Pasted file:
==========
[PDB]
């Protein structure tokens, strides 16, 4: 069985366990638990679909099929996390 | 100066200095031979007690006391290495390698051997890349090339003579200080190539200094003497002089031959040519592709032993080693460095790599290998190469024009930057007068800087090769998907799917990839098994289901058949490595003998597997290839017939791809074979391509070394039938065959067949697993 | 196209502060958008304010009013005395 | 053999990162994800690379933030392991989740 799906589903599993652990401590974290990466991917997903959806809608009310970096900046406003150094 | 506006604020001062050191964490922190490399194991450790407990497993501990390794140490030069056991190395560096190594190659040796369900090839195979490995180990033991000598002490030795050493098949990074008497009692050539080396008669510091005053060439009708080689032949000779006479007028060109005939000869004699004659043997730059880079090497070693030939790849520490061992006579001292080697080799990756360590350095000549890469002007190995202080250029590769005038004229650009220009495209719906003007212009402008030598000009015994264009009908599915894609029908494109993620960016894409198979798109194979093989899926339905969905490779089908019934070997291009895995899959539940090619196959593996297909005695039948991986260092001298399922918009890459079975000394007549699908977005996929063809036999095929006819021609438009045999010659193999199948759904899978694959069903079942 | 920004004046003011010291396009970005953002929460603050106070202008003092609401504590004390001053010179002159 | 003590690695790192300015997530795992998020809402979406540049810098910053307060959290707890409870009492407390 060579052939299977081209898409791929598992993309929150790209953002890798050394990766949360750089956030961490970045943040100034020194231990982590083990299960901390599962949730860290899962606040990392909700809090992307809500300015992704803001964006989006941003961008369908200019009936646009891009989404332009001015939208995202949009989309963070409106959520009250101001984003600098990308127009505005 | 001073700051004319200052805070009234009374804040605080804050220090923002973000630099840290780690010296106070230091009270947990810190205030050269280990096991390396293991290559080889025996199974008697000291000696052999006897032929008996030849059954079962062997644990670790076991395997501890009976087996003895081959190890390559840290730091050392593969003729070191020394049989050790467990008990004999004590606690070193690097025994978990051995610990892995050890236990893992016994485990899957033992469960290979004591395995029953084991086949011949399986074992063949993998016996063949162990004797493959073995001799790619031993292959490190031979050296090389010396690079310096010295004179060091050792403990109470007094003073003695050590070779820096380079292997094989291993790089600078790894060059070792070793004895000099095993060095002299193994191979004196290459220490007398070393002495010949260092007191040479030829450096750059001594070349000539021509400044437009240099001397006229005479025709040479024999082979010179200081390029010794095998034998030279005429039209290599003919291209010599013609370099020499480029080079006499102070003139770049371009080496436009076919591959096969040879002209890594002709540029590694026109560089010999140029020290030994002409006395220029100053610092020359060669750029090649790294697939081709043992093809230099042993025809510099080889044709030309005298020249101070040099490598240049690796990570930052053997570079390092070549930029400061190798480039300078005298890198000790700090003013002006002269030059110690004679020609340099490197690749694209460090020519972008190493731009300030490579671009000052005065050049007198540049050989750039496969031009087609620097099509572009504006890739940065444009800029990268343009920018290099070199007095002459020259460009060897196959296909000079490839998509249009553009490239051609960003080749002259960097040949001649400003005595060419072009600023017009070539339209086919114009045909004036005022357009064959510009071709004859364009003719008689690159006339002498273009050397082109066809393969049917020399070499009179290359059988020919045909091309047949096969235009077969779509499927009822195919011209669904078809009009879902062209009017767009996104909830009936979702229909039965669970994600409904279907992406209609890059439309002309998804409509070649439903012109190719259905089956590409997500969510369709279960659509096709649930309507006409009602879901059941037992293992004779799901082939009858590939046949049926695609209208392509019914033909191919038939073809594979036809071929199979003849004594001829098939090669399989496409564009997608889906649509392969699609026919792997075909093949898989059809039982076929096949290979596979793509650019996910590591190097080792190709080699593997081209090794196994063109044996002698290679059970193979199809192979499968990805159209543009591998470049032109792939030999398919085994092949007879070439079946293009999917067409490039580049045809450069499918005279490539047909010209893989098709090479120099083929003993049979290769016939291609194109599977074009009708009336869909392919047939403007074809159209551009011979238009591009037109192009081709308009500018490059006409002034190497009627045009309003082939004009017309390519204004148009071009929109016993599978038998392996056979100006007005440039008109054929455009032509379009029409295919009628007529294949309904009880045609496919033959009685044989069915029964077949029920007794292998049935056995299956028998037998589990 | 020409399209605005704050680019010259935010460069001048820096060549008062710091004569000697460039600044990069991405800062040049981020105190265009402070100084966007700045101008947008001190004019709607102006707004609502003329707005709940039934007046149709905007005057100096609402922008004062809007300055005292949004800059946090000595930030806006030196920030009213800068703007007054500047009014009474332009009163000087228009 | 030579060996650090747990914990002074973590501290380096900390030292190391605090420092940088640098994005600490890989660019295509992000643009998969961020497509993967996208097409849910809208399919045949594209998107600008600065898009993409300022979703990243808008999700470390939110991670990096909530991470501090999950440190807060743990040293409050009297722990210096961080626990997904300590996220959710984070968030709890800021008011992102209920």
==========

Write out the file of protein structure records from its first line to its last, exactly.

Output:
[PDB]
């Protein structure tokens, strides 16, 4: 069985366990638990679909099929996390 | 100066200095031979007690006391290495390698051997890349090339003579200080190539200094003497002089031959040519592709032993080693460095790599290998190469024009930057007068800087090769998907799917990839098994289901058949490595003998597997290839017939791809074979391509070394039938065959067949697993 | 196209502060958008304010009013005395 | 053999990162994800690379933030392991989740 799906589903599993652990401590974290990466991917997903959806809608009310970096900046406003150094 | 506006604020001062050191964490922190490399194991450790407990497993501990390794140490030069056991190395560096190594190659040796369900090839195979490995180990033991000598002490030795050493098949990074008497009692050539080396008669510091005053060439009708080689032949000779006479007028060109005939000869004699004659043997730059880079090497070693030939790849520490061992006579001292080697080799990756360590350095000549890469002007190995202080250029590769005038004229650009220009495209719906003007212009402008030598000009015994264009009908599915894609029908494109993620960016894409198979798109194979093989899926339905969905490779089908019934070997291009895995899959539940090619196959593996297909005695039948991986260092001298399922918009890459079975000394007549699908977005996929063809036999095929006819021609438009045999010659193999199948759904899978694959069903079942 | 920004004046003011010291396009970005953002929460603050106070202008003092609401504590004390001053010179002159 | 003590690695790192300015997530795992998020809402979406540049810098910053307060959290707890409870009492407390 060579052939299977081209898409791929598992993309929150790209953002890798050394990766949360750089956030961490970045943040100034020194231990982590083990299960901390599962949730860290899962606040990392909700809090992307809500300015992704803001964006989006941003961008369908200019009936646009891009989404332009001015939208995202949009989309963070409106959520009250101001984003600098990308127009505005 | 001073700051004319200052805070009234009374804040605080804050220090923002973000630099840290780690010296106070230091009270947990810190205030050269280990096991390396293991290559080889025996199974008697000291000696052999006897032929008996030849059954079962062997644990670790076991395997501890009976087996003895081959190890390559840290730091050392593969003729070191020394049989050790467990008990004999004590606690070193690097025994978990051995610990892995050890236990893992016994485990899957033992469960290979004591395995029953084991086949011949399986074992063949993998016996063949162990004797493959073995001799790619031993292959490190031979050296090389010396690079310096010295004179060091050792403990109470007094003073003695050590070779820096380079292997094989291993790089600078790894060059070792070793004895000099095993060095002299193994191979004196290459220490007398070393002495010949260092007191040479030829450096750059001594070349000539021509400044437009240099001397006229005479025709040479024999082979010179200081390029010794095998034998030279005429039209290599003919291209010599013609370099020499480029080079006499102070003139770049371009080496436009076919591959096969040879002209890594002709540029590694026109560089010999140029020290030994002409006395220029100053610092020359060669750029090649790294697939081709043992093809230099042993025809510099080889044709030309005298020249101070040099490598240049690796990570930052053997570079390092070549930029400061190798480039300078005298890198000790700090003013002006002269030059110690004679020609340099490197690749694209460090020519972008190493731009300030490579671009000052005065050049007198540049050989750039496969031009087609620097099509572009504006890739940065444009800029990268343009920018290099070199007095002459020259460009060897196959296909000079490839998509249009553009490239051609960003080749002259960097040949001649400003005595060419072009600023017009070539339209086919114009045909004036005022357009064959510009071709004859364009003719008689690159006339002498273009050397082109066809393969049917020399070499009179290359059988020919045909091309047949096969235009077969779509499927009822195919011209669904078809009009879902062209009017767009996104909830009936979702229909039965669970994600409904279907992406209609890059439309002309998804409509070649439903012109190719259905089956590409997500969510369709279960659509096709649930309507006409009602879901059941037992293992004779799901082939009858590939046949049926695609209208392509019914033909191919038939073809594979036809071929199979003849004594001829098939090669399989496409564009997608889906649509392969699609026919792997075909093949898989059809039982076929096949290979596979793509650019996910590591190097080792190709080699593997081209090794196994063109044996002698290679059970193979199809192979499968990805159209543009591998470049032109792939030999398919085994092949007879070439079946293009999917067409490039580049045809450069499918005279490539047909010209893989098709090479120099083929003993049979290769016939291609194109599977074009009708009336869909392919047939403007074809159209551009011979238009591009037109192009081709308009500018490059006409002034190497009627045009309003082939004009017309390519204004148009071009929109016993599978038998392996056979100006007005440039008109054929455009032509379009029409295919009628007529294949309904009880045609496919033959009685044989069915029964077949029920007794292998049935056995299956028998037998589990 | 020409399209605005704050680019010259935010460069001048820096060549008062710091004569000697460039600044990069991405800062040049981020105190265009402070100084966007700045101008947008001190004019709607102006707004609502003329707005709940039934007046149709905007005057100096609402922008004062809007300055005292949004800059946090000595930030806006030196920030009213800068703007007054500047009014009474332009009163000087228009 | 030579060996650090747990914990002074973590501290380096900390030292190391605090420092940088640098994005600490890989660019295509992000643009998969961020497509993967996208097409849910809208399919045949594209998107600008600065898009993409300022979703990243808008999700470390939110991670990096909530991470501090999950440190807060743990040293409050009297722990210096961080626990997904300590996220959710984070968030709890800021008011992102209920």